See more synonyms for illusion on
  1. something that deceives by producing a false or misleading impression of reality.
  2. the state or condition of being deceived; misapprehension.
  3. an instance of being deceived.
  4. Psychology. a perception, as of visual stimuli (optical illusion), that represents what is perceived in a way different from the way it is in reality.
  5. a very thin, delicate tulle of silk or nylon having a cobwebbed appearance, for trimmings, veilings, and the like.
  6. Obsolete. the act of deceiving; deception; delusion.

Origin of illusion

1300–50; Middle English < Latin illūsiōn- (stem of illūsiō) irony, mocking, equivalent to illūs(us) past participle of illūdere to mock, ridicule (il- il-1 + lūd- play (see ludicrous) + -tus past participle suffix, with dt > s) + -iōn- -ion
Related formsil·lu·sioned, adjective
Can be confusedallusion delusion elusion hallucination illusion (see synonym study at the current entry)

Synonyms for illusion

See more synonyms for on
1. aberration, fantasy, chimera. illusion, hallucination, delusion refer to false perceptions or ideas. An illusion is a false mental image produced by misinterpretation of things that actually exist: A mirage is an illusion produced by reflection of light against the sky. A hallucination is a perception of a thing or quality that has no physical counterpart: Under the influence of LSD, Terry had hallucinations that the living-room floor was rippling. A delusion is a persistent false belief: A paranoiac has delusions of persecution. Unabridged Based on the Random House Unabridged Dictionary, © Random House, Inc. 2018

Examples from the Web for illusion

Contemporary Examples of illusion

Historical Examples of illusion

  • Where his real self was he did not know, so he toyed with the illusion.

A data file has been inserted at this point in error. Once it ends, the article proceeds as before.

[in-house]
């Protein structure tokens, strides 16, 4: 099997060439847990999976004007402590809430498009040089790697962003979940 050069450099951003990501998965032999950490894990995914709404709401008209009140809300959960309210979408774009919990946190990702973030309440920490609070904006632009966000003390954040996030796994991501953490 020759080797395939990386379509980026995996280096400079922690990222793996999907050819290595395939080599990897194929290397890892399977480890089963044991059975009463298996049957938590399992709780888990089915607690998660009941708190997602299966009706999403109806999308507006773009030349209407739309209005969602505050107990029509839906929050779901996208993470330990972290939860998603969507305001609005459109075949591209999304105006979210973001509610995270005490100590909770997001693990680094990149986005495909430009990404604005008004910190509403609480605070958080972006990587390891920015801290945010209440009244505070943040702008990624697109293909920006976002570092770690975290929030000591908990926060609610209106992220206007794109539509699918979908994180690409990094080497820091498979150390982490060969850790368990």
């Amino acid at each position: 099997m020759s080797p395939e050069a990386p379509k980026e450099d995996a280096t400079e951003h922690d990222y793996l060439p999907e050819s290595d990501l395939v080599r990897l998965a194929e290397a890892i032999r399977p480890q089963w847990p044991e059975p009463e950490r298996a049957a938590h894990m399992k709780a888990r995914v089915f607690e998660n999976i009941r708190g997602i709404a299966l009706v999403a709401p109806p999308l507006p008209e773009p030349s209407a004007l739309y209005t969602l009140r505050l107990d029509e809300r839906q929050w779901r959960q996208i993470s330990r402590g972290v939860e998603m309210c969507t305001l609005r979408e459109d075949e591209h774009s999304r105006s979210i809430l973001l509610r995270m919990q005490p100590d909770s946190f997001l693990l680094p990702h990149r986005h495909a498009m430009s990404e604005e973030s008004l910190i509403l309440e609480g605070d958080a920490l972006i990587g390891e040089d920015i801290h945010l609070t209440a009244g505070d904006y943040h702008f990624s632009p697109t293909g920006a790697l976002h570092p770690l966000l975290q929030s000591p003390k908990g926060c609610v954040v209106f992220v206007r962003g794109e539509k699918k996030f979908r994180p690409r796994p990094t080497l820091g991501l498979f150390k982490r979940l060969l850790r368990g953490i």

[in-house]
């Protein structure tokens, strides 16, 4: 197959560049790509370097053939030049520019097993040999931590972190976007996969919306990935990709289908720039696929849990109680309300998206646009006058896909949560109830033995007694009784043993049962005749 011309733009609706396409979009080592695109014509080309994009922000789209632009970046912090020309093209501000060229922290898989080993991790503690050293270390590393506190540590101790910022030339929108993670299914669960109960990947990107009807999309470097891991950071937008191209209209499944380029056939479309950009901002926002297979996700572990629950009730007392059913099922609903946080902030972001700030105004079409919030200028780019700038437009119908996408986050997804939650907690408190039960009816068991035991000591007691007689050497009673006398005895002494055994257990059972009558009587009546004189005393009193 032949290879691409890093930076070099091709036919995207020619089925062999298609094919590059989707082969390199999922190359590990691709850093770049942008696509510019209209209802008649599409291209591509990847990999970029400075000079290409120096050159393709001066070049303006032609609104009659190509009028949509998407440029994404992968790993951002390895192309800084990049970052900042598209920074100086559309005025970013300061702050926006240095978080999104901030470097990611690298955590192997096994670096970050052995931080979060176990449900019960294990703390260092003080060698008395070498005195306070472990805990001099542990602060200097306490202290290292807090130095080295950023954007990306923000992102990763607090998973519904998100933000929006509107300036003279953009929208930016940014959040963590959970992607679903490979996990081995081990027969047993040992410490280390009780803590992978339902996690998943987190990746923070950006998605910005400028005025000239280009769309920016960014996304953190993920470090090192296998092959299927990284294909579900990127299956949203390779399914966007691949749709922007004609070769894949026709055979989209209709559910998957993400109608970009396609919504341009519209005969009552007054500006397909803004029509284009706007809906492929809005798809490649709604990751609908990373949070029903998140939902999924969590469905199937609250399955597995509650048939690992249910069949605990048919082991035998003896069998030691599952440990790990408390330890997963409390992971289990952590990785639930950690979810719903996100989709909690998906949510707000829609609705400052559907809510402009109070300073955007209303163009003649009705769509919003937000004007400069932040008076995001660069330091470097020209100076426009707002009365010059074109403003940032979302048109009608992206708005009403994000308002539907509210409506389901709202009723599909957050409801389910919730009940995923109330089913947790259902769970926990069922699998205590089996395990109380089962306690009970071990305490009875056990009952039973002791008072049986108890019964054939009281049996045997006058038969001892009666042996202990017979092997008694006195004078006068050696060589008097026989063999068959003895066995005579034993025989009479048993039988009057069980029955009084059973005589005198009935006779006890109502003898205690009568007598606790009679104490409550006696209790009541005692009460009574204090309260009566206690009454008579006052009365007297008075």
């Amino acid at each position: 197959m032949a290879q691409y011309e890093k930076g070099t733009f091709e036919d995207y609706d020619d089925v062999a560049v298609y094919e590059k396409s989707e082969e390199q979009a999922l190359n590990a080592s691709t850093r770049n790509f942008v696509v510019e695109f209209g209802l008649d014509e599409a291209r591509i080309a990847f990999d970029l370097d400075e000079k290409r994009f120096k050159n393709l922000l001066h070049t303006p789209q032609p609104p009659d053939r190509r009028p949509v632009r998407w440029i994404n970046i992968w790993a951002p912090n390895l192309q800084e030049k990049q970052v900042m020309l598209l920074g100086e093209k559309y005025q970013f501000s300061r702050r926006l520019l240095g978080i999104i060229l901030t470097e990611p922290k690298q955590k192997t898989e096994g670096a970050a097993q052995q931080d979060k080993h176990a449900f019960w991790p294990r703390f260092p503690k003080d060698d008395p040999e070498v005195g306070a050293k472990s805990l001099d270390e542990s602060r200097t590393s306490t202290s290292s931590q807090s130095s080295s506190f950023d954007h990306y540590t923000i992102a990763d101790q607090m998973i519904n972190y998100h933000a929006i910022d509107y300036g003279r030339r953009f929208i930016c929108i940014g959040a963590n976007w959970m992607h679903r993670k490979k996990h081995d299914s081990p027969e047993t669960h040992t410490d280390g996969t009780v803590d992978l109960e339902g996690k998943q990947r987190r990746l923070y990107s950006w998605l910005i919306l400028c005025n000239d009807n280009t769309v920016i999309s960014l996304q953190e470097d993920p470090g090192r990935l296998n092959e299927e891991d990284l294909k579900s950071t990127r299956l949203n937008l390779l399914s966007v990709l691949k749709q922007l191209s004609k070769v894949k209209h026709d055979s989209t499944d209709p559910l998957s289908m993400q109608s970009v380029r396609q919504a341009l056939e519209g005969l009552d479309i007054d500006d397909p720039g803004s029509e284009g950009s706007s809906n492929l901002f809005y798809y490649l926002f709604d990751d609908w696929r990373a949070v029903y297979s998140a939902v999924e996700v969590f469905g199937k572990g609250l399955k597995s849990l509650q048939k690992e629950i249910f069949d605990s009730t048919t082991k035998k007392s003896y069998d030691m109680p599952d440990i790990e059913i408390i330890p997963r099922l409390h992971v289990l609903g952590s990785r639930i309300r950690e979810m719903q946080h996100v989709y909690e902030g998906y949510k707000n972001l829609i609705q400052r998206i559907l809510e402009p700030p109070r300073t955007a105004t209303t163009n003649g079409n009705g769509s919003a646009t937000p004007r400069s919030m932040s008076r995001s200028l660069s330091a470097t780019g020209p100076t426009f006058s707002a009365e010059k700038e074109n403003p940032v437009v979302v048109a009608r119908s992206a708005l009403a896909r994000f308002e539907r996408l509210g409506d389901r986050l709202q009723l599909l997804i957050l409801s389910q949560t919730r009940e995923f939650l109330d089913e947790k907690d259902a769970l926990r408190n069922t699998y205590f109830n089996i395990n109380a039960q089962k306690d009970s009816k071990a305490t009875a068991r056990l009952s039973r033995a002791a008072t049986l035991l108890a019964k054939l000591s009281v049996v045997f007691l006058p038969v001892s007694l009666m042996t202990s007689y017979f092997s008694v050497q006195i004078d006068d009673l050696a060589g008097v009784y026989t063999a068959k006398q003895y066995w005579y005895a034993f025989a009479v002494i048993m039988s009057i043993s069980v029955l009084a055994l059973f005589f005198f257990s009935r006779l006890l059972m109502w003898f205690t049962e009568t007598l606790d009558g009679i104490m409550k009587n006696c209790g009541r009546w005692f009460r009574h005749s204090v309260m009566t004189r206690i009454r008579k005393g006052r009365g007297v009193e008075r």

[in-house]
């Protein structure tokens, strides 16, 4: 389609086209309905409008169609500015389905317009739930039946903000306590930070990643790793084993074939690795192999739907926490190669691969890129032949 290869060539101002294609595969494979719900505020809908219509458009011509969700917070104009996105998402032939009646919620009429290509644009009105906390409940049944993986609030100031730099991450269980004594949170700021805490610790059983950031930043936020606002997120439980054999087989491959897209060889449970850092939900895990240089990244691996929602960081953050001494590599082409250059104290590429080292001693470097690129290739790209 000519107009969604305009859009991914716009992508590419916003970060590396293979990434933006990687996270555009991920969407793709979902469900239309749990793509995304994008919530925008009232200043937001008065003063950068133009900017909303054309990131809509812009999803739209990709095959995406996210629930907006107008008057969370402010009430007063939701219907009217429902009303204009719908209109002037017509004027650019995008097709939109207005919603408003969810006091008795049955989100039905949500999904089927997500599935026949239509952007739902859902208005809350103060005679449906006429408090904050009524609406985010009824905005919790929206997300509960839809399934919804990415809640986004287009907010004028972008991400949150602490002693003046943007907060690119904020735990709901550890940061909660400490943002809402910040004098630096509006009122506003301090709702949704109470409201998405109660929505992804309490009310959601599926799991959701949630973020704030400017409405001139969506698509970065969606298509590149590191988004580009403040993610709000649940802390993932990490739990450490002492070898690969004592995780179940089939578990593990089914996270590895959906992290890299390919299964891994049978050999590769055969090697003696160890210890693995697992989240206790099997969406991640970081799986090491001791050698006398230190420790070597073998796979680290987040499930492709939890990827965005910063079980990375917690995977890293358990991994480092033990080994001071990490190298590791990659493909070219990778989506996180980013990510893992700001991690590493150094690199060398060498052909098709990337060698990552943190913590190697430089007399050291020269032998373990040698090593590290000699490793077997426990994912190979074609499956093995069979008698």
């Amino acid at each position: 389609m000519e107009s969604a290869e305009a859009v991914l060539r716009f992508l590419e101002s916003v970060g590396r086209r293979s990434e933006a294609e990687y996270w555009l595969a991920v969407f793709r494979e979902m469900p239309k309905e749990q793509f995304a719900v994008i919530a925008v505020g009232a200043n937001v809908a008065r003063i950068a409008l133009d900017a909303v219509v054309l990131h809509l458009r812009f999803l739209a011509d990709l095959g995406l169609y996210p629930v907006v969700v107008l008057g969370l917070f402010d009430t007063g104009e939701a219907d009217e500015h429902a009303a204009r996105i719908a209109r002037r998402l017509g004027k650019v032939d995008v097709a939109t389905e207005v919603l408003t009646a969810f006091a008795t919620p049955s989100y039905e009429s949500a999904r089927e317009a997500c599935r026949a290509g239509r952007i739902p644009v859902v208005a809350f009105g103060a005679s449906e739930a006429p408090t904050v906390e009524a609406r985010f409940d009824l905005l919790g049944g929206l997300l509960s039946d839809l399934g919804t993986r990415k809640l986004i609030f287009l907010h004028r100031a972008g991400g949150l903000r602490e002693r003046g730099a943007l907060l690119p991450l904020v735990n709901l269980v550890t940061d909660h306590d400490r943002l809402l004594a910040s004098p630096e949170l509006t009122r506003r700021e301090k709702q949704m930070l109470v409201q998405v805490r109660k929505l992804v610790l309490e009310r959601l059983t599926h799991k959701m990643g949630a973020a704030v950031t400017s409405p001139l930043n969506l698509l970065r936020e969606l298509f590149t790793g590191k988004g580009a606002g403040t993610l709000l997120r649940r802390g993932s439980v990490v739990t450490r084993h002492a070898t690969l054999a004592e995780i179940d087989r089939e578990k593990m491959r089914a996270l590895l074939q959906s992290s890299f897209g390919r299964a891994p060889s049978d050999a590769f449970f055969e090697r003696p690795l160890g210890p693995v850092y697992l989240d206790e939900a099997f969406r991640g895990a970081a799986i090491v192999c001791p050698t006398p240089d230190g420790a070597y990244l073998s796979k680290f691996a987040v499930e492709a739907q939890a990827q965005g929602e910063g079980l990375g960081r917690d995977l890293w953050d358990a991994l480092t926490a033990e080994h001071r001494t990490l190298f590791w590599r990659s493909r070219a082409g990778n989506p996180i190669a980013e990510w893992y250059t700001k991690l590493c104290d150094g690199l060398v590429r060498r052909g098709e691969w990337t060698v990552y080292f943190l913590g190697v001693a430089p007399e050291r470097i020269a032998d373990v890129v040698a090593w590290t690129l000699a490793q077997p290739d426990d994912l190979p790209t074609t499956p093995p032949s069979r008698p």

William J. Locke

  • There was none of the illusion of separation; he was always there, like Katie.


    Mary Roberts Rinehart

  • It was merely a semblance, which effaced itself; the vanishing of an illusion.

    The Dream

    Emile Zola

  • "Sir, you break the illusion of the scene," mildly remonstrates the showman.

    Main Street

    Nathaniel Hawthorne

  • Illusion is always in the market and can be had on easy terms.

British Dictionary definitions for illusion


  1. a false appearance or deceptive impression of realitythe mirror gives an illusion of depth
  2. a false or misleading perception or belief; delusionhe has the illusion that he is really clever
  3. psychol a perception that is not true to reality, having been altered subjectively in some way in the mind of the perceiverSee also hallucination
  4. a very fine gauze or tulle used for trimmings, veils, etc
Derived Formsillusionary or illusional, adjectiveillusioned, adjective

Word Origin for illusion

C14: from Latin illūsiō deceit, from illūdere; see illude
Collins English Dictionary - Complete & Unabridged 2012 Digital Edition © William Collins Sons & Co. Ltd. 1979, 1986 © HarperCollins Publishers 1998, 2000, 2003, 2005, 2006, 2007, 2009, 2012

Word Origin and History for illusion

mid-14c., "act of deception," from Old French illusion "a mocking, deceit, deception" (12c.), from Latin illusionem (nominative illusio) "a mocking, jesting, irony," from illudere "mock at," literally "to play with," from assimilated form of in- "at, upon" (see in- (2)) + ludere "to play" (see ludicrous). Sense of "deceptive appearance" developed in Church Latin and was attested in English by late 14c. Related: Illusioned "full of illusions" (1920).

Online Etymology Dictionary, © 2010 Douglas Harper

illusion in Medicine


  1. An erroneous perception of reality.
  2. An erroneous concept or belief.
  3. The condition of being deceived by a false perception or belief.
  4. Something, such as a fantastic plan or desire, that causes an erroneous belief or perception.
Related formsil•lusion•al null adj.
The American Heritage® Stedman's Medical Dictionary Copyright © 2002, 2001, 1995 by Houghton Mifflin Company. Published by Houghton Mifflin Company.